My AP Story June 8, 2022 on Japan’s economy contracting, but at smaller rate than thought.

My AP Story June 7, 2022 an obit on former Sony chief Nobuyuki Idei.

My AP Story June 2, 2022, in which I interview poet Shuntaro Tanikawa.

My AP Video and My AP Story May 25, 2022 on how the declining yen is a blessing for some, burden to others.

My AP Story May 27, 2022 on a Kisho Kurokawa’s capsules coming down.

My AP Story May 30, 2022 on a territorial dispute between South Korea and Japan.

My AP Co-Byline Story today on the official Tokyo Olympics film on the athletes completed.

My AP Story May 13, 2022 on Nissan mulling a third auto plant in the U.S.

My AP Story May 11, 2022 about Wim Wenders making a film about fancy public restrooms in Japan.

My AP Story May 6, 2022 on musicians coming together in a video collaboration for Ukraine.

My AP Story April 27, 2022 on a Japan railway powered entirely by renewable energy.

My AP Story April 21, 2022 about U.S. drone company Zipline starting to deliver medicine in Japan.

My AP Story April 20, 2022 on an Ukrainian opera singer praying for peace through song.

My AP Story April 8, 2022 about “Tokyo Vice.”

My co-byline AP Story May 10, 2022 about an All Japan committee promoting the Sapporo Olympic bid.

My AP Story April 7, 2022 about famed directors denouncing sexual abuse in Japanese filmmaking.

My AP Story April 16, 2022 on American lawmakers meeting with Japan’s prime minister.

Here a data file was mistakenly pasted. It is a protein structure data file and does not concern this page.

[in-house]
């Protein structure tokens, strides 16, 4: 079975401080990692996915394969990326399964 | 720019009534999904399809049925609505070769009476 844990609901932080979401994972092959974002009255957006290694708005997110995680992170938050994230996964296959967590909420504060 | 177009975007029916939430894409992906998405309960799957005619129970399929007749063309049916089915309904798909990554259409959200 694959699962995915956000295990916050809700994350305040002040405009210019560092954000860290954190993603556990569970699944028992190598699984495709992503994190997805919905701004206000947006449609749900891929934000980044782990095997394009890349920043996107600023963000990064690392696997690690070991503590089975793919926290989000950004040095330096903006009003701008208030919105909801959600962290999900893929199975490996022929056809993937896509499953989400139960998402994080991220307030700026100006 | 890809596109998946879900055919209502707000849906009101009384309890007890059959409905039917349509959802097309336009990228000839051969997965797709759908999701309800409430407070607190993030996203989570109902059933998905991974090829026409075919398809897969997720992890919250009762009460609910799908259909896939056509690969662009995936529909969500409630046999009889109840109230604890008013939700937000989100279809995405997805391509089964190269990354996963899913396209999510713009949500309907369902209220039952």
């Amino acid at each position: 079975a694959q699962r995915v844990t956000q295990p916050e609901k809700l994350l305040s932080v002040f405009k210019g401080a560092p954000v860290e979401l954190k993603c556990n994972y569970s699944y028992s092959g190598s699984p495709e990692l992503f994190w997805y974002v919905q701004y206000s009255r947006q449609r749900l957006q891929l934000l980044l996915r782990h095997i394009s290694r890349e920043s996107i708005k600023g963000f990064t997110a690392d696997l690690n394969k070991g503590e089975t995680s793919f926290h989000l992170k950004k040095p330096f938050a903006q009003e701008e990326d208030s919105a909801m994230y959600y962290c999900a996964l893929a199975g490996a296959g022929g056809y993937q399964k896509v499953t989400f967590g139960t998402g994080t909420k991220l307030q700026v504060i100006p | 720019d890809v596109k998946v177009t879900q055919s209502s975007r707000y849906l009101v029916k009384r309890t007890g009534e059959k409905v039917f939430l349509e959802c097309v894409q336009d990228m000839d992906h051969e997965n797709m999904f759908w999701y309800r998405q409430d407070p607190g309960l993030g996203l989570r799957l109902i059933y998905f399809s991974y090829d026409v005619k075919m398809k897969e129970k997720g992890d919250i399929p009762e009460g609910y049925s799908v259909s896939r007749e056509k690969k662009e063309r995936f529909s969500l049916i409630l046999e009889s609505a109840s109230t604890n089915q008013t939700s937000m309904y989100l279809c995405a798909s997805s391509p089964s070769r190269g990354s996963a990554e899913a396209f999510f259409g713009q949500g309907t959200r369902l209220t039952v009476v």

My AP Story April 12, 2022 on Honda’s electrification strategy.

My AP Story April 8, 2022 on Nissan developing a “game changing” battery for electric cars.

My AP Story June 3, 2022 on Toshiba considering going private as an option.

My AP Story March 24, 2022 on Toshiba shareholders voting down the latest restructuring plan.

My AP Story March 3, 2022 on the verdict for Greg Kelly, cleared on all counts except for charges in one of the eight contested years. He gets to go home because his sentence was suspended. The defense is appealing, asserting complete innocence.

My AP Story March 16, 2022 on the Tokyo prosecutors also appealing the verdict for Greg Kelly.

My AP EXPLAINER Story March 1, 2022 on the verdict for Greg Kelly, an American on trial in the Carlos Ghosn scandal.

My AP Story March 10, 2022 on the U.S. government seeking the two Americans in prison in Carlos Ghosn’s escape be allowed to serve the rest of their time in the U.S.

My AP Story Feb. 24, 2022 on how a Japanese woman influenced Jamaican music.

My AP Story March 24, 2022 about a widening scandal at top brokerage SMBC Nikko Securities.

My co-bylined AP Story March 16, 2022 on Sapporo’s bid for the 2030 Olympics.

My AP Story Feb. 28, 2022 on how Japanese manga has gone global.